“the hair presents some modifications, in the manner of its matting, which bear relation to its length.  Thus, in males, who wear the hair short, numerous locks are matted separately, constituting the variety known as plica multiformi, at other times, the matted hair forms a single coil, plica caudiformis; or, again, it may constitute a large and irregular mass without order in its matting, the usual character of the disease in women.”

““Several authors have asserted, that, in the majority of cases, the scalp is not affected in plica, and that the alteration in the hair occurs at a certain distance from the integument. This assertion is incredible, and it seems more reasonable to conclude, that in the cases adduced in support of this statement, the disease was advancing towards cure, and consequently that the morbid mass of hair

was removed by growth from the surface of the scalp.”

“A recent writer on this subject, Dr. Bidder, makes the following remarks : ” During the past summer, I remained for several weeks in a country where plica polonica is frequent. The disease occurred only in a mild form. In all the cases which I examined, about twenty in number, I found the hair, for a distance varying from half an inch to one inch from the scalp, perfectly natural; one would have believed that the disease had been removed from the head by the growth of the hair. The scalp was perfectly normal, being neither reddened, swollen, nor increased in sensibility, so that the disease of the hair would appear to be capable of existing independently of disorder of the scalp in which the matrix is embedded. “I had also an opportunity of observing the process of separation of the diseased from the sound hair. Two individuals presented themselves in whom the morbid mass had fallen by spontaneous separation, a rare occurrence. Once alive to the possibility of such a process, I soon discovered in two cases, a groove, as though made by a ligature, around the cylinder of the hair, and forming a perfect line of demarkation between the healthy and diseased portion. In some hairs, the groove resembled a mere crack ; in others, it had proceeded so far that the separation was nearly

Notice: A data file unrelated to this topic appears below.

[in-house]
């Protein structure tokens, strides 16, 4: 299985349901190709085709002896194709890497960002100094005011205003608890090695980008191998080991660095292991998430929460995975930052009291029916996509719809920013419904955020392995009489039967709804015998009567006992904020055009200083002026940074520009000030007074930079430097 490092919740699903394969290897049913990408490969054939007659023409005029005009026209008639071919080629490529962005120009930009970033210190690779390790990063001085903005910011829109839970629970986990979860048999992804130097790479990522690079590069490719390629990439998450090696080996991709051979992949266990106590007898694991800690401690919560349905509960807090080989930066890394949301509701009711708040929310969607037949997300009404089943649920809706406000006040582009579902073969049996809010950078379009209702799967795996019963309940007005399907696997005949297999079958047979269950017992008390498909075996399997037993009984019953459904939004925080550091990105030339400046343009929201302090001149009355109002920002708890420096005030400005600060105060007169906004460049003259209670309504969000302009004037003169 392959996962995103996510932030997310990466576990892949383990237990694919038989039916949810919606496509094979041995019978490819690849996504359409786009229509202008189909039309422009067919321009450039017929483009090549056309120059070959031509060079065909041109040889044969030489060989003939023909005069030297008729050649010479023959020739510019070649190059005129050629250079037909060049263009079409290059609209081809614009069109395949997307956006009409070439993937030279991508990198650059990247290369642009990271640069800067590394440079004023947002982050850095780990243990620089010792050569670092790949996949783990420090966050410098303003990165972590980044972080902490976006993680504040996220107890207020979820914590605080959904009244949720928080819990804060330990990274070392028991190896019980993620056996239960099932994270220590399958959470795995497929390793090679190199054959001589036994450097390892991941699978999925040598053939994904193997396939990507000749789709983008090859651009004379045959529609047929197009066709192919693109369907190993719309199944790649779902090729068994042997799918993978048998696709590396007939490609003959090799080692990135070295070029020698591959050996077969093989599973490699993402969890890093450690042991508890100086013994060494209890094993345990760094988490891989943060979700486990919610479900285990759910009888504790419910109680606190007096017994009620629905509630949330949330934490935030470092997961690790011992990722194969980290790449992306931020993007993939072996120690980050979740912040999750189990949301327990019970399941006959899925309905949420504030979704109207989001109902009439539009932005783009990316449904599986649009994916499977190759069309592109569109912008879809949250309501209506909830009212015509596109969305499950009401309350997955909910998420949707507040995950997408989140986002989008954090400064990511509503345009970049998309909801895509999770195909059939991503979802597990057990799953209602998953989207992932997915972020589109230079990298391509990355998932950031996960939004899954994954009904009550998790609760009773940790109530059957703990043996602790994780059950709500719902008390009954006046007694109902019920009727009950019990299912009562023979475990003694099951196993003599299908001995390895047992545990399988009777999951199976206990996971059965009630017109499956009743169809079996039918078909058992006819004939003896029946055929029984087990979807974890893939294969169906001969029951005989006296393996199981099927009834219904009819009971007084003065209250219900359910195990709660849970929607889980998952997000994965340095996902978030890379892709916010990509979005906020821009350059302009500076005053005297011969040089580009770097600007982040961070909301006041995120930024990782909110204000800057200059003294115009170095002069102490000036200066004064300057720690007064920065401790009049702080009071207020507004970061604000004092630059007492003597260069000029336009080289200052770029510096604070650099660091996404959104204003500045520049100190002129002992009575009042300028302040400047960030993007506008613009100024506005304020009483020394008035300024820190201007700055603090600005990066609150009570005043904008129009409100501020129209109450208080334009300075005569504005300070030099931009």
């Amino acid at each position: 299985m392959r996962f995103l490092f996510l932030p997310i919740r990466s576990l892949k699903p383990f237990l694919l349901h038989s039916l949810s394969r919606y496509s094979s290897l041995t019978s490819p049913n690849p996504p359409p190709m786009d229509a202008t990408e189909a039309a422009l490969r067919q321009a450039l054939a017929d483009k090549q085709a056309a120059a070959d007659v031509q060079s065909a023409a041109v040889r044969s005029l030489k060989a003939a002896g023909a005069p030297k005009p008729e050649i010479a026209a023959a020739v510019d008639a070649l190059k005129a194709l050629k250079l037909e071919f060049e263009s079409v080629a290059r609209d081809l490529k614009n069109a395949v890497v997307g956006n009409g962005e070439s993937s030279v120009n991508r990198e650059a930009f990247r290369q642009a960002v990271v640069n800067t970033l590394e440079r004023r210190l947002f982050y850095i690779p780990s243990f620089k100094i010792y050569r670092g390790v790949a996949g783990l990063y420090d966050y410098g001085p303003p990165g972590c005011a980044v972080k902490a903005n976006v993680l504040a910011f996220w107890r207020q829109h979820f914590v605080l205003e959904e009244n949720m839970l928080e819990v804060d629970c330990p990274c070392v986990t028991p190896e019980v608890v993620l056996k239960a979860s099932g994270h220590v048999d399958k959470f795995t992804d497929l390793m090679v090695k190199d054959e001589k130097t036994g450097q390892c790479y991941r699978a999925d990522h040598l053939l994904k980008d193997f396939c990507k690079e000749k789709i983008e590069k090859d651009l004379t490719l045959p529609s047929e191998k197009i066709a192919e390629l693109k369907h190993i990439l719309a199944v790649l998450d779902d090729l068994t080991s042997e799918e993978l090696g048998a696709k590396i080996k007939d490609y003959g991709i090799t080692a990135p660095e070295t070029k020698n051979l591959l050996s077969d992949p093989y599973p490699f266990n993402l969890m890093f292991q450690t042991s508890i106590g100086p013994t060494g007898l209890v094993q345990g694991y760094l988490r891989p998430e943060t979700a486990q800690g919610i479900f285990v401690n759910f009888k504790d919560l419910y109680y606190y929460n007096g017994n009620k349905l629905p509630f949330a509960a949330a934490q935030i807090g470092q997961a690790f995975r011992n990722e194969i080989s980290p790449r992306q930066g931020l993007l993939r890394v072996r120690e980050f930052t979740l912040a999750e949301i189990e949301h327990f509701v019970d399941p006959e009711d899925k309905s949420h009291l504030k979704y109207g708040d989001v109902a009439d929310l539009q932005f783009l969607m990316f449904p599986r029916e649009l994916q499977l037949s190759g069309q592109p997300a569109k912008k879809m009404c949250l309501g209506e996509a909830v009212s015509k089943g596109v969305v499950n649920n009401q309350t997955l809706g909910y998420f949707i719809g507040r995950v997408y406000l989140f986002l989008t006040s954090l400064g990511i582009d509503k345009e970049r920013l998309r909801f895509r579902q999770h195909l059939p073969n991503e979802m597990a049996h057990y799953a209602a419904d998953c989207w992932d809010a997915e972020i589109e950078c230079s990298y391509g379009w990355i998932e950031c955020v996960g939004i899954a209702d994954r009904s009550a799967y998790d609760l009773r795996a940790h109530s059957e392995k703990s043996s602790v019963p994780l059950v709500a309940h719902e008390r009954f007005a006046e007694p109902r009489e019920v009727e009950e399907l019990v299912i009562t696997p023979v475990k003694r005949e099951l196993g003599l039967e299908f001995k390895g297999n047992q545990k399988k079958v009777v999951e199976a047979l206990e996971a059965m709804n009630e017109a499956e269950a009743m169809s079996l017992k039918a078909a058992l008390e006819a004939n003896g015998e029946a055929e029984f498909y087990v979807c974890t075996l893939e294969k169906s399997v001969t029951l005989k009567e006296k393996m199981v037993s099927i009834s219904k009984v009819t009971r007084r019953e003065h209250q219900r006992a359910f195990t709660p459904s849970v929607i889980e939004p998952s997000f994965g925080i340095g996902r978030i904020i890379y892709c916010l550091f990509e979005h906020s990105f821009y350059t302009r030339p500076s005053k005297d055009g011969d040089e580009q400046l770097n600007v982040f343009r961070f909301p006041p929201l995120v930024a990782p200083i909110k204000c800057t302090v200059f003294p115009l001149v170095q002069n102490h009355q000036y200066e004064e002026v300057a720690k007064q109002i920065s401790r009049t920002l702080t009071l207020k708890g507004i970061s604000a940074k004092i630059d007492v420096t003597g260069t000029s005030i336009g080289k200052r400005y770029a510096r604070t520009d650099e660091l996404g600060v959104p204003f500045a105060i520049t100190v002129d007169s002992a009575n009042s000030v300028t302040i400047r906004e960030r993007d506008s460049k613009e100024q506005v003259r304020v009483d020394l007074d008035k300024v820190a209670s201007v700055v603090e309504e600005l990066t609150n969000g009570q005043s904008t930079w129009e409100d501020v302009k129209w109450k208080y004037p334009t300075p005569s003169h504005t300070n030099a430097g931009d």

effected.  In other cases, I was unable to discover the line of demarcation.”

”CAUSES.—Supposing my opinion to be correct with regard to the nature of the disease, its causes will probably be found to be analogous to those of ringworm. The disorder is most prevalent on the banks of rivers and in the marshy districts of Poland, in which it appears to be endemic. It is met with, as is ringworm, among the noble* and the wealthy, as well as in the poor ; and, unlike ringworm, it occurs in adults as well as children.”

“TREATMENT—The treatment which is applicable to ringworm I should conceive to be suited also to plica. Change of air, improved diet, and altered hygienic conditions must be indubitably necessary,